Security Council Resolution 1373 called on states to freeze terrorist financing, pass anti-terrorism laws, prevent suspected terrorists from traveling across international borders, and ordered that asylum seekers be screened for possible terrorist ties. It did this all under Chapter VII of the UN Charter, thereby making these dictates binding under international law. This was the first time the Security Council forced all UN member states to revise national laws to comply with an international standard. (Usually, that is done through the treaty process. Not top down from the Security Council–but such was the sense of urgency at the time.)  The resolution also created a UN body called the Counter Terrorism Committee to monitor and support its implementation.

As the threats from terrorism evolved in the subsequent years, the Security Council would update and revise its approach to fighting terrorism.

In 2014, under the leadership of the Obama administration, the Security Council sought to expand common efforts to disrupt the travel and funding of foreign terrorist fights. At the time, this included hundreds (or perhaps thousands) of people from around the world who flocked to Syria and Iraq to join ISIS. Another resolution three years later provided guidance and compelled countries to take action against foreign terrorist fighters after they returned to their home country. In March 2017, another resolution highlighted the links between the illicit trade in cultural artifacts and the financing of terrorism, which was a key source of funding for ISIS and other terror groups.

The resolution passed on Thursday seeks to further strengthen global cooperation in disrupting the financing of terrorist groups.

Resolution 2462, drafted by France, tightens requirements on states to criminalize the provision of financial support for terrorist groups and individual terrorists. It also highlights the need for governments to work with private financial institutions to improve the traceability around financial transactions and calls on states to create financial intelligence units capable of doing the kind of forensic accounting that can disrupt terrorist financing.

From the Indo-Asian News Service 

It also expresses concern at the continuing use by terrorists and their supporters of information and communications technologies, in particular the internet, to facilitate terrorist acts, as well as inciting, recruiting, funding, or planning terrorist acts.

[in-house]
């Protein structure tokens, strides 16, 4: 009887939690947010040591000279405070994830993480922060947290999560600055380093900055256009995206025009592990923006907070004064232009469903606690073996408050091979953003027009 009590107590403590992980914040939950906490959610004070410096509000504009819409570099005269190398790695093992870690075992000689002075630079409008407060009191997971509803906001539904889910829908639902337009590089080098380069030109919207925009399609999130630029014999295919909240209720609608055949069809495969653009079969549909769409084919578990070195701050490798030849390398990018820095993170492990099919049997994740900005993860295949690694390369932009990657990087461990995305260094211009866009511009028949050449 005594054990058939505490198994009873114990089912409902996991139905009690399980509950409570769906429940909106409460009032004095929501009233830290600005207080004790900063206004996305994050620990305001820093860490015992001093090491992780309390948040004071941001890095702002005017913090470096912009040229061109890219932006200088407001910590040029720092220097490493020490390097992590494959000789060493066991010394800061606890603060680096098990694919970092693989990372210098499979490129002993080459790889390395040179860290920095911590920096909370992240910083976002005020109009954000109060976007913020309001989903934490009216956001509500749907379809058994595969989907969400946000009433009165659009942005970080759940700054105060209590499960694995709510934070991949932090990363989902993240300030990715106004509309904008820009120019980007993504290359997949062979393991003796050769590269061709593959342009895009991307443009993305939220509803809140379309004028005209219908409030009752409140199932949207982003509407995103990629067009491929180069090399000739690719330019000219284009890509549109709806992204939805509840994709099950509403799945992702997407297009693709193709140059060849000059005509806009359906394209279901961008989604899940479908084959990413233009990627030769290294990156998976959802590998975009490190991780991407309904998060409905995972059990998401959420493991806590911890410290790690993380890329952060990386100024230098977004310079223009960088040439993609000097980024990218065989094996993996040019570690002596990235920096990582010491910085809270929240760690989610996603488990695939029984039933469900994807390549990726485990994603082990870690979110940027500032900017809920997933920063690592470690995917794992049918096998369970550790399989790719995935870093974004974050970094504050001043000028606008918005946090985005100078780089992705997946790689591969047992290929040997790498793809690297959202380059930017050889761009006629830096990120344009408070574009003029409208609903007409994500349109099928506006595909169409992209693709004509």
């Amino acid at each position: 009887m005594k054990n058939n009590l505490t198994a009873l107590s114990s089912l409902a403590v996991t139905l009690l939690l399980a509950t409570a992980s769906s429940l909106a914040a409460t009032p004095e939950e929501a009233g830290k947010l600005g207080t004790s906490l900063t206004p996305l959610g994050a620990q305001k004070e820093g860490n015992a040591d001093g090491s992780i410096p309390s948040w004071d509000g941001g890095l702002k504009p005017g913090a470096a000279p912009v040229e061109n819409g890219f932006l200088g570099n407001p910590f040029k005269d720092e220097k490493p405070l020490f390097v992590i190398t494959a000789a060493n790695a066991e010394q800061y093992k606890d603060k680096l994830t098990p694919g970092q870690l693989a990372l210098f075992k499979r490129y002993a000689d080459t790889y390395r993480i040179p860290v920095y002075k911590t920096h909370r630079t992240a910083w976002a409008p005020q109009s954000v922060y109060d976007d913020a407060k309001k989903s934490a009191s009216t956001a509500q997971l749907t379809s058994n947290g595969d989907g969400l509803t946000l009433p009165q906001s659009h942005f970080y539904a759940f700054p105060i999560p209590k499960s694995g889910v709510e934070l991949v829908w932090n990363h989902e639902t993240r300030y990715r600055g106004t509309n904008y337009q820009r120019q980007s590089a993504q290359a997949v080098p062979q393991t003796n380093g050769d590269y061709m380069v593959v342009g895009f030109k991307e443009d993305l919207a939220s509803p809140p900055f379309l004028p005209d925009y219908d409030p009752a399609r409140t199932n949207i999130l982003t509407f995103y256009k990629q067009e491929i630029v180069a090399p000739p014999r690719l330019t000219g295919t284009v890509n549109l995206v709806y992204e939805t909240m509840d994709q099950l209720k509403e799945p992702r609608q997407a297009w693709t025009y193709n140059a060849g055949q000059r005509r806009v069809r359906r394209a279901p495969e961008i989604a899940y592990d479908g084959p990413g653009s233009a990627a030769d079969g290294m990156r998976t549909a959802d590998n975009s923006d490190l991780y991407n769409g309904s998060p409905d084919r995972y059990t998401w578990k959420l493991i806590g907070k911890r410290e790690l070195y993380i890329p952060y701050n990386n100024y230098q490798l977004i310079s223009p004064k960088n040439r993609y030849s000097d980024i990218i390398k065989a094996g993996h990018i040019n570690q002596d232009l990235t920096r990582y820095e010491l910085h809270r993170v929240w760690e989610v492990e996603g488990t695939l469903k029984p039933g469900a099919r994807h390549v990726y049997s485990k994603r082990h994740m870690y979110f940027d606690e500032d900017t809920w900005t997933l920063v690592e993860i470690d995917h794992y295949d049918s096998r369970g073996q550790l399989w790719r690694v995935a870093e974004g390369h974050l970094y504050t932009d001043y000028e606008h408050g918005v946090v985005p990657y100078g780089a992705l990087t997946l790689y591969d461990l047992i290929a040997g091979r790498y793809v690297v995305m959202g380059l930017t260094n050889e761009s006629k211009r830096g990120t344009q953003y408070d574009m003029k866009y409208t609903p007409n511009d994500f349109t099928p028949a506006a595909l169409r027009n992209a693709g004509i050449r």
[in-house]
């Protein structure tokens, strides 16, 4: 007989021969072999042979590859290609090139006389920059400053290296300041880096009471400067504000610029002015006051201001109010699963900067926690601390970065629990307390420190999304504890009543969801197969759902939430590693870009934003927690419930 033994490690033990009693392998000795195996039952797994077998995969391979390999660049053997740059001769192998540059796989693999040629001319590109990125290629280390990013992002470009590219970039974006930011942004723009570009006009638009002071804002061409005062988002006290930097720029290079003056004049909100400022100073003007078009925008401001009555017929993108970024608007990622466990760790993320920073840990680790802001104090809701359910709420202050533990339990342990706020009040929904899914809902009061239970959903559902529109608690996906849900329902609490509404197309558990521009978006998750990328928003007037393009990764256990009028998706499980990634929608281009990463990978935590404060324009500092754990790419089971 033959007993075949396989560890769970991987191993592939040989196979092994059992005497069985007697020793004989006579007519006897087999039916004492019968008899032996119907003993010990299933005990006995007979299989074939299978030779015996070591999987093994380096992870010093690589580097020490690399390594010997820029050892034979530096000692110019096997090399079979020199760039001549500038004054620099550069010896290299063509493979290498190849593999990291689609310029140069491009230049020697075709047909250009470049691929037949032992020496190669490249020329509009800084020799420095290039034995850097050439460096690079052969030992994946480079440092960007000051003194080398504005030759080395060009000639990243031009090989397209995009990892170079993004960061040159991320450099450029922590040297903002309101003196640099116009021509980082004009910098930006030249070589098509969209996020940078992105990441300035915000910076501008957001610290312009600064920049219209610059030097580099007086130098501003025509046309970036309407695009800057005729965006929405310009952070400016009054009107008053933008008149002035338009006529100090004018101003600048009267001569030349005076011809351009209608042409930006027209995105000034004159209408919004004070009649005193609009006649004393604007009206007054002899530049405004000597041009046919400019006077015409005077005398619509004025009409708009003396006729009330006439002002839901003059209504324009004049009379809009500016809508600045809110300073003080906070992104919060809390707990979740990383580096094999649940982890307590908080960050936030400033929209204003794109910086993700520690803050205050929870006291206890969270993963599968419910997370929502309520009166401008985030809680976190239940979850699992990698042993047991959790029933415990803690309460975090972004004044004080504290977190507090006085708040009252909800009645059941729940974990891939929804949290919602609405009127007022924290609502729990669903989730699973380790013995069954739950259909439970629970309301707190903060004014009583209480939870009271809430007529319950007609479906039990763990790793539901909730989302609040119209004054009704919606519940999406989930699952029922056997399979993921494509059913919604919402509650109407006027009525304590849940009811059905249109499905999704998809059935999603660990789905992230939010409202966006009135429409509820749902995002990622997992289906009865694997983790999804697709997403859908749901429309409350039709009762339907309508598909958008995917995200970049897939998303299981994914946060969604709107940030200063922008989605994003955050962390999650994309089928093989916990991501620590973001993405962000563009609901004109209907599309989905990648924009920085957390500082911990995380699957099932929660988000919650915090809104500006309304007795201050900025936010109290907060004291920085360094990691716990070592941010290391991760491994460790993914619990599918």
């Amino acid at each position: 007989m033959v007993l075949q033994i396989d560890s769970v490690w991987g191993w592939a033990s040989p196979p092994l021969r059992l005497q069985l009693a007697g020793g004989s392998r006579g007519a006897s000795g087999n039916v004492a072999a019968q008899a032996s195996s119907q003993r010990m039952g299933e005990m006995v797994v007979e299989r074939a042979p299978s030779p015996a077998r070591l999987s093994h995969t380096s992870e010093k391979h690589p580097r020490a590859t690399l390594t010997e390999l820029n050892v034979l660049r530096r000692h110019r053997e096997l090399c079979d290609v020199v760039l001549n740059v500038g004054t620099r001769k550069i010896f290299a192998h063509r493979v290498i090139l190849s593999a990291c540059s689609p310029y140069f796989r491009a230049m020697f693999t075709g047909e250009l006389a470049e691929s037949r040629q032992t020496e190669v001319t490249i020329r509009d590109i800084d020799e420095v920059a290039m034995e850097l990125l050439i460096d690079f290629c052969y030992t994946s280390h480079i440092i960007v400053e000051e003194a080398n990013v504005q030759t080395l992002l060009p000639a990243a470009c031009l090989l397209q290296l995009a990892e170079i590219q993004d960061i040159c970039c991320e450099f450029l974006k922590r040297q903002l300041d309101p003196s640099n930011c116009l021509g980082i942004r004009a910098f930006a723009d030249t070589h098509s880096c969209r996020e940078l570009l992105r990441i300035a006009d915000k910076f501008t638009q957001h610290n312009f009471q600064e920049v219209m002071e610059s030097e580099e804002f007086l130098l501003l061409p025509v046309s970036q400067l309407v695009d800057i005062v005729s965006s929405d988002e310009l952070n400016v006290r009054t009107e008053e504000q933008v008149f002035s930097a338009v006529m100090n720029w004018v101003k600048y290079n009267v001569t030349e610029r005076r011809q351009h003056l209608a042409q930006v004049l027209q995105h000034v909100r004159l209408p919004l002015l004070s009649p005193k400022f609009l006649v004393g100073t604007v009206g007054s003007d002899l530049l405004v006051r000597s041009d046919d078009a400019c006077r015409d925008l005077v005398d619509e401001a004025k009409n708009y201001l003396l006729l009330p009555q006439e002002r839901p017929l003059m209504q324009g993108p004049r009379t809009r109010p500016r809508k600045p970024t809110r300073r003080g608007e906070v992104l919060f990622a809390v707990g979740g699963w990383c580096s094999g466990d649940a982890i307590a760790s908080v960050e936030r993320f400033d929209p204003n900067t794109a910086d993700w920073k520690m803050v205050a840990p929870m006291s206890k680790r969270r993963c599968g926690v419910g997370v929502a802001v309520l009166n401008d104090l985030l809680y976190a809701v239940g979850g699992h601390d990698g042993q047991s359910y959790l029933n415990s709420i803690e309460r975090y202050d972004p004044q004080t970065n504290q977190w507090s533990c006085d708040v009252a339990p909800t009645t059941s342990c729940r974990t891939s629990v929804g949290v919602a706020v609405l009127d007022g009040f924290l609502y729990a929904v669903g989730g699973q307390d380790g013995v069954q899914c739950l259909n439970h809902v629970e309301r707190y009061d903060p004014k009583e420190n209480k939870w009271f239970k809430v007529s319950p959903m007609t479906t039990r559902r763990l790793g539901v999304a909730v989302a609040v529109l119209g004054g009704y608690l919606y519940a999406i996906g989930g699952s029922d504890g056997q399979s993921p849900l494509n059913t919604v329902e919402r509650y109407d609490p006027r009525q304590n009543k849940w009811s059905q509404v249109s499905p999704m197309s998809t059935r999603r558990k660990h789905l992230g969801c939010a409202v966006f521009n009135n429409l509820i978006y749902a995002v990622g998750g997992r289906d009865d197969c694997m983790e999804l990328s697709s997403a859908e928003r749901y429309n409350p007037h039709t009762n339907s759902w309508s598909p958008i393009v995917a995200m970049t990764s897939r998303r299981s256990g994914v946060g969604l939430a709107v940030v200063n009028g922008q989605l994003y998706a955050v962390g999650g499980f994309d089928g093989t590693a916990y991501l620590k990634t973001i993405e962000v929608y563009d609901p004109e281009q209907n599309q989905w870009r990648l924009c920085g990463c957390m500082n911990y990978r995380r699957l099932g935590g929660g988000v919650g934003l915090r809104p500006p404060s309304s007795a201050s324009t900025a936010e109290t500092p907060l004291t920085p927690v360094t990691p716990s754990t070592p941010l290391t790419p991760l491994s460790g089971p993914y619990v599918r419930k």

Therefore, the resolution calls upon all countries to enhance the traceability and transparency of financial transactions, including assessing and addressing potential risks associated with virtual assets and as appropriate, the risks of new financial instruments, including but not limited to crowd-funding platforms.

It also encourages member states to apply risk-based anti-money laundering and counter-terrorist financing regulations to virtual asset service providers, and to identify effective systems to conduct risk-based monitoring or supervision of virtual asset service providers.

This move by the Security Council demonstrates that on some issues, particularly terrorism, the Security Council can be a valuable forum for codifying global cooperation in the face of threats to international peace and security.

The post Security Council Tightens Screws on Terror Financing appeared first on UN Dispatch.

Kategorien: english

What will it take for universal social protection to avoid the gender inequality trap?

OECD - 29. März 2019 - 11:28
By Alexandre Kolev, Head of the Social Cohesion Unit, OECD Development Centre This blog is part of a special series marking the intersection between the 2019 Social Institutions and Gender Index (SIGI)/ the 2019 SIGI Global Report and work on Social Protection  The author reflects on points raised in Development Matters blogs on the same topic by Shahra Razavi, … Continue reading What will it take for universal social protection to avoid the gender inequality trap?
Kategorien: english

Yasmine Sheriff, Director, Education Cannot Wait

Devex - 29. März 2019 - 9:22
Kategorien: english

Nicolette Henry, Minister of Education, Guyana

Devex - 29. März 2019 - 9:21
Kategorien: english